Some days

Poetry by Jay Kophy

you’re allowed to have days when you
feel like dust is the only thing you inhale
when you draw breath.

when you feel like you’ve been carrying
a cemetery on your tongue.
that is where you always bury your voice.

and your eyes are filled with more tears
than dreams.

when you feel like your voice
has taken a vacation because
it’s tired of screaming at a mountain
that doesn’t seem to move.

when you feel like you’ve forgotten
how to be alive. and your body
has become an abandoned building
people seek shelter in when it rains.

you’re allowed to have days like this.

because even the sky has to get dark
before you can see the beauty of the stars.


Whenever you ask me if you look beautiful

I want to say this in the softest
language. I have learnt how to speak.

whenever you ask me
if you look beautiful, I want to tell
your heart that beauty is an element
present in everything. within the universe.

I want to show your eyes that the days
it sees something as ugly are days
it is truly blind.

I want to carry that question
off your tongue, so it can have
more room for words that sound
the same way honey tastes: pure.
without fear to speak for itself.

I have to say this in the softest
language. poetry has taught me how to speak.

whenever you ask me
if you look beautiful. I want to swallow my voice,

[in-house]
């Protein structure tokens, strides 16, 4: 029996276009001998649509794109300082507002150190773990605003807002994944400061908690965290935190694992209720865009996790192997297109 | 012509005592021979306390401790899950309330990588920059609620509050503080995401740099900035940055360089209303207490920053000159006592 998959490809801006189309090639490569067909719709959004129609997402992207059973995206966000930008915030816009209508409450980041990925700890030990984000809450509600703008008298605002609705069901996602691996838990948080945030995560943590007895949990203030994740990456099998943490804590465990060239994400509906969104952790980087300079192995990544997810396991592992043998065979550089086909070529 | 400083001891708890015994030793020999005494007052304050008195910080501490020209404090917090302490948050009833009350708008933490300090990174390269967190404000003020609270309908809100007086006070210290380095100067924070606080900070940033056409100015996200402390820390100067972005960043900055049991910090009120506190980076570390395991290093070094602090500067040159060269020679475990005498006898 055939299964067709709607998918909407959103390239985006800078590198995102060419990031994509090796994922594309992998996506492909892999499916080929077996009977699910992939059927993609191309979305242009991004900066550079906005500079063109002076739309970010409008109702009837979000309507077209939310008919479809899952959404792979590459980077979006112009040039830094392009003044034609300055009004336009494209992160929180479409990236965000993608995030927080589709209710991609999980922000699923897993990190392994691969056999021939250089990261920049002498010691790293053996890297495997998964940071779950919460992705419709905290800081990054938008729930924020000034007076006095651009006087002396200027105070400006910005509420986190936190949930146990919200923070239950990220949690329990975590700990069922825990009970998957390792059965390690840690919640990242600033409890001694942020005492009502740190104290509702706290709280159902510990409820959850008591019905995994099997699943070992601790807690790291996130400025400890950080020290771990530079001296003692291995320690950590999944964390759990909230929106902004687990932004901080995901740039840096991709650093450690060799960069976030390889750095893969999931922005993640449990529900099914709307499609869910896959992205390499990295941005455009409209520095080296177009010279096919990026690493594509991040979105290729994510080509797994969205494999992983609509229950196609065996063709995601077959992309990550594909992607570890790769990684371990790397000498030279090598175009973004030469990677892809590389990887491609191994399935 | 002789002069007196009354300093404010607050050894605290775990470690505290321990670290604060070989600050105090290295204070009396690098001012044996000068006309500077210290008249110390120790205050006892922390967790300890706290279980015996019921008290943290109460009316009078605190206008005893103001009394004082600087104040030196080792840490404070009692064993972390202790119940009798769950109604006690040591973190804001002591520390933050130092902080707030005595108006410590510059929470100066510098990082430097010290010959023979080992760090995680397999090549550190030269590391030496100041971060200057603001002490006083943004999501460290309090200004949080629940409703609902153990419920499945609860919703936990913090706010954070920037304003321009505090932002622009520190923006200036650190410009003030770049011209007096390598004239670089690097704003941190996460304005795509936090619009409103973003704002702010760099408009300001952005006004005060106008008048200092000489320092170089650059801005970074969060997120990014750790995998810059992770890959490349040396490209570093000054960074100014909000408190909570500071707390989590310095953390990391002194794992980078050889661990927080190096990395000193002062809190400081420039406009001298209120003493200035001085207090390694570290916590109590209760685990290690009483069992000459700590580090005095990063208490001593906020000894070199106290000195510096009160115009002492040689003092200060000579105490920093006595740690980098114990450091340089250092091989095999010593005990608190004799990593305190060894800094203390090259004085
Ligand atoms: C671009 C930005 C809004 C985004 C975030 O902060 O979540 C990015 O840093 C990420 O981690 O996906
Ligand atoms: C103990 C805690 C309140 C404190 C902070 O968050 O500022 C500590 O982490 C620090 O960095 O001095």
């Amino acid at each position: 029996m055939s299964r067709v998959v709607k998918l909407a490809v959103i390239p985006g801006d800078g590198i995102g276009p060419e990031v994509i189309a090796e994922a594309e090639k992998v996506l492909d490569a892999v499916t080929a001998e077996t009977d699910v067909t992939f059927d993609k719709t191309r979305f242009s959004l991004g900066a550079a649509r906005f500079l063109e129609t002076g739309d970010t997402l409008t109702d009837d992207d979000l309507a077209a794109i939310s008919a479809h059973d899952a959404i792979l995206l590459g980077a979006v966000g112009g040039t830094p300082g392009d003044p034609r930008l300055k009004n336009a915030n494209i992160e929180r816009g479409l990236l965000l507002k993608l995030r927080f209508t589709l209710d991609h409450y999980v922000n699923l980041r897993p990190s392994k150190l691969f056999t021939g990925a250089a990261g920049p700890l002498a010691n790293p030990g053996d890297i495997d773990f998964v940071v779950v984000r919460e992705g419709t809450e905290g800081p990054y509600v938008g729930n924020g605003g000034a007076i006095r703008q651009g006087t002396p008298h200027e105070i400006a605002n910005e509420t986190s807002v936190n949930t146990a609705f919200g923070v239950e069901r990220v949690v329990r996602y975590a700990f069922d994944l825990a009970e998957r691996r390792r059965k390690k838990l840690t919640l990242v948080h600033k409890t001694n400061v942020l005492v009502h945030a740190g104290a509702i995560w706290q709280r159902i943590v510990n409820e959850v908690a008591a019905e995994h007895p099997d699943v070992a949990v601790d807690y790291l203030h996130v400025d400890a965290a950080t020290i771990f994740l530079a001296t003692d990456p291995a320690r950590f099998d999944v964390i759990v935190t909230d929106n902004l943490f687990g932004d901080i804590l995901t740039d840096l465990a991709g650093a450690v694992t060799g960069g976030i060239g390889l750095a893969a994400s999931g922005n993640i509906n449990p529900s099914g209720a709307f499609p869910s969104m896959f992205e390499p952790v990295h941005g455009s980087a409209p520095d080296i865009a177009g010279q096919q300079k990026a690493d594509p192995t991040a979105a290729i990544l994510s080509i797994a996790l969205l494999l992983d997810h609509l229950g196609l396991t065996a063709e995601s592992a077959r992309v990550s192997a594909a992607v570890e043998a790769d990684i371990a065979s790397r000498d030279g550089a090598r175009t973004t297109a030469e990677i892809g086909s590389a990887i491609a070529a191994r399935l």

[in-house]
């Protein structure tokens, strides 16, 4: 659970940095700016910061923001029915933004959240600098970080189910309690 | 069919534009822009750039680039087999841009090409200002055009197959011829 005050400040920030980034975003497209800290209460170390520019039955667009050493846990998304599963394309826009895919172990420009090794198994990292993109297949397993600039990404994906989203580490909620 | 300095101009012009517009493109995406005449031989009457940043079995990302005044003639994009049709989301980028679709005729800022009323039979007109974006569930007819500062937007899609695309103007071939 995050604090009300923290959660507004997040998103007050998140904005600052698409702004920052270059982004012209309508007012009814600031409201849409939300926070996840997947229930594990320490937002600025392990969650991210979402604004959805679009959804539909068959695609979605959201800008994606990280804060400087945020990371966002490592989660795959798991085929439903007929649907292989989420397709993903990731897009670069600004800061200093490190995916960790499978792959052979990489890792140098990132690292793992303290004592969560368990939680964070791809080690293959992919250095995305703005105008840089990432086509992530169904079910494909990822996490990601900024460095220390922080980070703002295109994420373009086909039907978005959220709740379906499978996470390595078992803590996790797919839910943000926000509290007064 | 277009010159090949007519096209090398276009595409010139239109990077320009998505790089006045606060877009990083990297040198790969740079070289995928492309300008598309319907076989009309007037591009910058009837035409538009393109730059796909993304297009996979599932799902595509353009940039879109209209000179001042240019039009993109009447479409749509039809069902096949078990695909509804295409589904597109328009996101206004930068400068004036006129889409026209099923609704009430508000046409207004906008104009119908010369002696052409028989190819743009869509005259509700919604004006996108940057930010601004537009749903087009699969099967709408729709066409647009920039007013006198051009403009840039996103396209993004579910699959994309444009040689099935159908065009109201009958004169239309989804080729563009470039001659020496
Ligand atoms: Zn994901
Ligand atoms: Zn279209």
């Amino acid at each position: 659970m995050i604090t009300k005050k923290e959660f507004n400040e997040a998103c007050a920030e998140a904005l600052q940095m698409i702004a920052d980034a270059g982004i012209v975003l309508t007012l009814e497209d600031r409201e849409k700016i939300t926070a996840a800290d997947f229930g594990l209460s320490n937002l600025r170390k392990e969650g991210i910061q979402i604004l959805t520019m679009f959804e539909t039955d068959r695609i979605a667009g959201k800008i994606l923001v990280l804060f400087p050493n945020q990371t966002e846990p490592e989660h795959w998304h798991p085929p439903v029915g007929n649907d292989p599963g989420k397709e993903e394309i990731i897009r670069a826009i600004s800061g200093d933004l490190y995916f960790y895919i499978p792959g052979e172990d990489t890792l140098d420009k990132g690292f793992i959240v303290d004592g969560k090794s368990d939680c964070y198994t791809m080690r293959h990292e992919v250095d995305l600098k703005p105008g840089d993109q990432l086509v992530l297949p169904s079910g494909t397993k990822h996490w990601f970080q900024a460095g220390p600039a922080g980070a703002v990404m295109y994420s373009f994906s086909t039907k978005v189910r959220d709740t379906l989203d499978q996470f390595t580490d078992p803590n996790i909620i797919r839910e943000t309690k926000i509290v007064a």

point you to the stars. and tell you
how they shine despite the color of the sky.

how they still glow in the day. because they don’t
need to wait for the night to tell how beautiful they are.

Jay Kophy is a Ghanaian poet and writer whose poems have been published by kpodola, Kalahari Review, Eunoia Review, Filmore’s Floor and many others. His debut anthology ‘By the Fireside’ has been published by Libros Agency and can be found along with some of his works on twitter @jay_kophy.

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About Tampered Press

Tampered press started out as a conversation on creating more platform and visibility for writers and visual artists in Ghana and Africa. While blackness has become more noticeable now than in the past, and more space is gradually being created at the table 

black as an identity is heavily nuanced and has to be dissected and carefully documented. African artists in particular have fewer platforms. Our experiences, mannerisms and culture often have similarities, but our style, design, creation and content are different.